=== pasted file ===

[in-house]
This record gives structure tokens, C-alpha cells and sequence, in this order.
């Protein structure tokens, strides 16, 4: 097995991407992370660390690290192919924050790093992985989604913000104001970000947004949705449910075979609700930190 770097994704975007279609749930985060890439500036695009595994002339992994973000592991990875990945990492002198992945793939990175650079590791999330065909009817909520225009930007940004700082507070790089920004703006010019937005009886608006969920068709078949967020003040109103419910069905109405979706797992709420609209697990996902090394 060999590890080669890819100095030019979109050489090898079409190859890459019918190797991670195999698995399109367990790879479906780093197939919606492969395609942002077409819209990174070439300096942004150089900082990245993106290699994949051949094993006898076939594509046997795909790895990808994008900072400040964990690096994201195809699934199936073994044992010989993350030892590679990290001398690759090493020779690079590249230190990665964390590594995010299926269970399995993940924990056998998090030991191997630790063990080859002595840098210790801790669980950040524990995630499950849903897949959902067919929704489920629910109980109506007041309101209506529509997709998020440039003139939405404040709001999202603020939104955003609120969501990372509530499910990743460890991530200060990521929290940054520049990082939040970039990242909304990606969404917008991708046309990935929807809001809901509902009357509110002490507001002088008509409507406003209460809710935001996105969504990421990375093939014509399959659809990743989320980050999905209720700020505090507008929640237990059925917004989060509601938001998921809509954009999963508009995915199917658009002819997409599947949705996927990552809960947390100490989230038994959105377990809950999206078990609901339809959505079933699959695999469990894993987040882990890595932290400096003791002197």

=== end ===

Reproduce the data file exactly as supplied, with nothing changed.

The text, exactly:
[in-house]
This record gives structure tokens, C-alpha cells and sequence, in this order.
């Protein structure tokens, strides 16, 4: 097995991407992370660390690290192919924050790093992985989604913000104001970000947004949705449910075979609700930190 770097994704975007279609749930985060890439500036695009595994002339992994973000592991990875990945990492002198992945793939990175650079590791999330065909009817909520225009930007940004700082507070790089920004703006010019937005009886608006969920068709078949967020003040109103419910069905109405979706797992709420609209697990996902090394 060999590890080669890819100095030019979109050489090898079409190859890459019918190797991670195999698995399109367990790879479906780093197939919606492969395609942002077409819209990174070439300096942004150089900082990245993106290699994949051949094993006898076939594509046997795909790895990808994008900072400040964990690096994201195809699934199936073994044992010989993350030892590679990290001398690759090493020779690079590249230190990665964390590594995010299926269970399995993940924990056998998090030991191997630790063990080859002595840098210790801790669980950040524990995630499950849903897949959902067919929704489920629910109980109506007041309101209506529509997709998020440039003139939405404040709001999202603020939104955003609120969501990372509530499910990743460890991530200060990521929290940054520049990082939040970039990242909304990606969404917008991708046309990935929807809001809901509902009357509110002490507001002088008509409507406003209460809710935001996105969504990421990375093939014509399959659809990743989320980050999905209720700020505090507008929640237990059925917004989060509601938001998921809509954009999963508009995915199917658009002819997409599947949705996927990552809960947390100490989230038994959105377990809950999206078990609901339809959505079933699959695999469990894993987040882990890595932290400096003791002197």